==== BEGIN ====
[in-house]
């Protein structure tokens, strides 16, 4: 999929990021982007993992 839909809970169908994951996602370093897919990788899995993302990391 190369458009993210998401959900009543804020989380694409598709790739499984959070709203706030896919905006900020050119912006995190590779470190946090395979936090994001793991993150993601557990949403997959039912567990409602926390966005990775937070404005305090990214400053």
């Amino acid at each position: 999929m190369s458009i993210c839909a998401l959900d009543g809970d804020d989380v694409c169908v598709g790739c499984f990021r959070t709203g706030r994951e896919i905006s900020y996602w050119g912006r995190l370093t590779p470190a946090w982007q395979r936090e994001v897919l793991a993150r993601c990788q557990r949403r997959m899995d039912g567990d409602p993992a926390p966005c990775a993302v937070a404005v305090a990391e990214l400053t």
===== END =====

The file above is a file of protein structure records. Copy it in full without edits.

[in-house]
């Protein structure tokens, strides 16, 4: 999929990021982007993992 839909809970169908994951996602370093897919990788899995993302990391 190369458009993210998401959900009543804020989380694409598709790739499984959070709203706030896919905006900020050119912006995190590779470190946090395979936090994001793991993150993601557990949403997959039912567990409602926390966005990775937070404005305090990214400053």
């Amino acid at each position: 999929m190369s458009i993210c839909a998401l959900d009543g809970d804020d989380v694409c169908v598709g790739c499984f990021r959070t709203g706030r994951e896919i905006s900020y996602w050119g912006r995190l370093t590779p470190a946090w982007q395979r936090e994001v897919l793991a993150r993601c990788q557990r949403r997959m899995d039912g567990d409602p993992a926390p966005c990775a993302v937070a404005v305090a990391e990214l400053t």